Hi there! I go by KG, and I love studying the history of business and investing. I’ll be sharing some notes from one Investor/Shareholder letter per weekday (mostly from my compilations) here.
Today’s notes are on Arthur Rock’s 1987 essay: Strategy Vs. Tactics from a Venture Capitalist. If you don’t know Arthur Rock, he is the godfather of Silicon Valley, and arguably the single most responsible person for Silicon Valley being the Silicon Valley that it is. He was the first Venture Capitalist to use an LP/GP structure, and his first fund (which he didn’t even fully deploy) returned ~30x. He also cofounded/financed/was on the founding board of: Fairchild Semiconductor, Teledyne, SDS, Intel, and Apple.
You can find this essay on HBR’s website here.
If you have any thoughts on what you’d like to see, let me know!
As a venture capitalist, I am often asked for my views on why some entrepreneurs succeed and others fail. Obviously, there are no cut-and-dried answers to that question. Still, a few general observations about how I evaluate new businesses should shed some light on what I think it takes to make an entrepreneurial venture thrive and grow.
No magic formula for success, but some shared values/characteristics
Over the past 30 years, I estimate that I’ve looked at an average of one business plan per day, or about 300 a year, in addition to the large numbers of phone calls and business plans that simply are not appropriate. Of the 300 likely plans, I may invest in only one or two a year; and even among those carefully chosen few, I’d say that a good half fail to perform up to expectations. The problem with those companies (and with the ventures I choose not to take part in) is rarely one of strategy. Good ideas and good products are a dime a dozen. Good execution and good management—in a word, good people—are rare.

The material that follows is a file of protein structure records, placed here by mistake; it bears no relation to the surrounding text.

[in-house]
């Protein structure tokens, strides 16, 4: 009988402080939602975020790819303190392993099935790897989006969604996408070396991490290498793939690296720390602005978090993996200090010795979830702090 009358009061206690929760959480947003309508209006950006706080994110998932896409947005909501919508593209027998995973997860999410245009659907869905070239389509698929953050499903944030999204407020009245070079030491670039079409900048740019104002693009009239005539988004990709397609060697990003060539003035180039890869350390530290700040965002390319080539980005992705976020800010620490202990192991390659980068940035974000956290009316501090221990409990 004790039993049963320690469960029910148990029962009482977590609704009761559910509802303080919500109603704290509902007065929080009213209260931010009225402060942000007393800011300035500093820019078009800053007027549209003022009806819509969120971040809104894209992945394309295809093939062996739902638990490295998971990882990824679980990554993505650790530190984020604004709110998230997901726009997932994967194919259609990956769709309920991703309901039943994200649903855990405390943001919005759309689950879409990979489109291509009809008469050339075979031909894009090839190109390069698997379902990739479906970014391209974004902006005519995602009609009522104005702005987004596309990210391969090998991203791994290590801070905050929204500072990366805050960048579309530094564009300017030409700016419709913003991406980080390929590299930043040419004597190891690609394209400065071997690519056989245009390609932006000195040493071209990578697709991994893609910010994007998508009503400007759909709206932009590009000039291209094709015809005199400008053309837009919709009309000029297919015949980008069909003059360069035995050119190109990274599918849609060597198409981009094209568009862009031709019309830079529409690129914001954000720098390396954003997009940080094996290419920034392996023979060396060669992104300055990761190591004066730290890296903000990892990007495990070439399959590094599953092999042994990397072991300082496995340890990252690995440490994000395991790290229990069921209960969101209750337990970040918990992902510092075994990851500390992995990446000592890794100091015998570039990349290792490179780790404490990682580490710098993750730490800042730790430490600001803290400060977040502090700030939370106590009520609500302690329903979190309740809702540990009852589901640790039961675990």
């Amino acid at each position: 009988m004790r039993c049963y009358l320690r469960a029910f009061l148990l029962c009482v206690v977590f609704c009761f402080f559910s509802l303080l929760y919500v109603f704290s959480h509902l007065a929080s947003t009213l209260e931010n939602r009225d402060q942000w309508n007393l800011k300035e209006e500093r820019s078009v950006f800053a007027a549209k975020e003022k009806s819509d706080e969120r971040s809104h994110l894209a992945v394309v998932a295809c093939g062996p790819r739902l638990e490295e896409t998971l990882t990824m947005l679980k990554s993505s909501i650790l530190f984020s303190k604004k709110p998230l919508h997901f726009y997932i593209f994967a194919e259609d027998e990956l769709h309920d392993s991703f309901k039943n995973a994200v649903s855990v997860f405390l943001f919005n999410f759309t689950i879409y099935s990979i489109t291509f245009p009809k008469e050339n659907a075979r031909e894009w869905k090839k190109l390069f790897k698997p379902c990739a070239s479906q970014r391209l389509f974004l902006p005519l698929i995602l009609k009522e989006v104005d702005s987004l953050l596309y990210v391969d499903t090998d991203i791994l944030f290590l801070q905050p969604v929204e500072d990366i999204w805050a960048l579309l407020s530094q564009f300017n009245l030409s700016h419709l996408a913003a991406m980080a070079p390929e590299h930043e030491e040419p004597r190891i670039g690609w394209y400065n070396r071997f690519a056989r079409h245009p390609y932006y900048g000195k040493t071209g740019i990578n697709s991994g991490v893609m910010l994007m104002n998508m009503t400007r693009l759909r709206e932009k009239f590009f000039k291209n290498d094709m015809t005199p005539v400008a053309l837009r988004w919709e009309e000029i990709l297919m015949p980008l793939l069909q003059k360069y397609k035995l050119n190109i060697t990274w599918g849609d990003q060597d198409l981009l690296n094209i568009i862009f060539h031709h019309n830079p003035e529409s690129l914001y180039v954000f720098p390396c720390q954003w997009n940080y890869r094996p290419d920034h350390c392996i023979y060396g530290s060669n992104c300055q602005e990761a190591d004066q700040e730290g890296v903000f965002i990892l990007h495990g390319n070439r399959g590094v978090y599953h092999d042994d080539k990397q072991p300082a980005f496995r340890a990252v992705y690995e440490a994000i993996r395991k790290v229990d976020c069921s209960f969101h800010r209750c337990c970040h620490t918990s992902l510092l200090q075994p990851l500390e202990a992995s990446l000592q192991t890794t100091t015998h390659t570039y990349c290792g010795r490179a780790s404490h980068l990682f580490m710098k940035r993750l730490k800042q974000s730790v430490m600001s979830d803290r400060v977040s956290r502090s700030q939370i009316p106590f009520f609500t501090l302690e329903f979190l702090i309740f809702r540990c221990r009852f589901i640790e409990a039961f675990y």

300/year seems quite tame when you think about today’s VCs
Execution is everything — you can talk the talk, but can you walk the walk
To put it another way, strategy is easy, but tactics—the day-to-day and month-to-month decisions required to manage a business—are hard. That’s why I generally pay more attention to the people who prepare a business plan than to the proposal itself.
Team > Business; People above all else
Interestingly, when Arthur founded Fairchild Semiconductor and Intel, he was the one responsible for writing up the business plan — Bob Noyce, Gordon Moore, and the rest of the Traitorous Eight had no clue what a business plan was.